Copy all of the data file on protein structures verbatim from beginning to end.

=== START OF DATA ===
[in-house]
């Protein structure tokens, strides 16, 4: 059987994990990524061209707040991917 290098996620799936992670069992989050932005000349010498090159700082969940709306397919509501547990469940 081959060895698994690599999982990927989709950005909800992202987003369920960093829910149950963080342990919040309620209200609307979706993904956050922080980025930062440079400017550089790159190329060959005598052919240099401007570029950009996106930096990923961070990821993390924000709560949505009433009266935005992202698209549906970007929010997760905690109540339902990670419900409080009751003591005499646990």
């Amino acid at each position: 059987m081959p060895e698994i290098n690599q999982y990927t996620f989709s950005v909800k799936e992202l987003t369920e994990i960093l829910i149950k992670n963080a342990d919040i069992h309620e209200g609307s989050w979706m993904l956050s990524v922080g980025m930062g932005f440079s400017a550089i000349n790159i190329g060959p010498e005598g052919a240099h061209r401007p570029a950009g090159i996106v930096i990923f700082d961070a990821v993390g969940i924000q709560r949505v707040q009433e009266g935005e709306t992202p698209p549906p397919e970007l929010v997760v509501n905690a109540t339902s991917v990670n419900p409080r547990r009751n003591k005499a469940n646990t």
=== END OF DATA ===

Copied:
[in-house]
């Protein structure tokens, strides 16, 4: 059987994990990524061209707040991917 290098996620799936992670069992989050932005000349010498090159700082969940709306397919509501547990469940 081959060895698994690599999982990927989709950005909800992202987003369920960093829910149950963080342990919040309620209200609307979706993904956050922080980025930062440079400017550089790159190329060959005598052919240099401007570029950009996106930096990923961070990821993390924000709560949505009433009266935005992202698209549906970007929010997760905690109540339902990670419900409080009751003591005499646990």
């Amino acid at each position: 059987m081959p060895e698994i290098n690599q999982y990927t996620f989709s950005v909800k799936e992202l987003t369920e994990i960093l829910i149950k992670n963080a342990d919040i069992h309620e209200g609307s989050w979706m993904l956050s990524v922080g980025m930062g932005f440079s400017a550089i000349n790159i190329g060959p010498e005598g052919a240099h061209r401007p570029a950009g090159i996106v930096i990923f700082d961070a990821v993390g969940i924000q709560r949505v707040q009433e009266g935005e709306t992202p698209p549906p397919e970007l929010v997760v509501n905690a109540t339902s991917v990670n419900p409080r547990r009751n003591k005499a469940n646990t």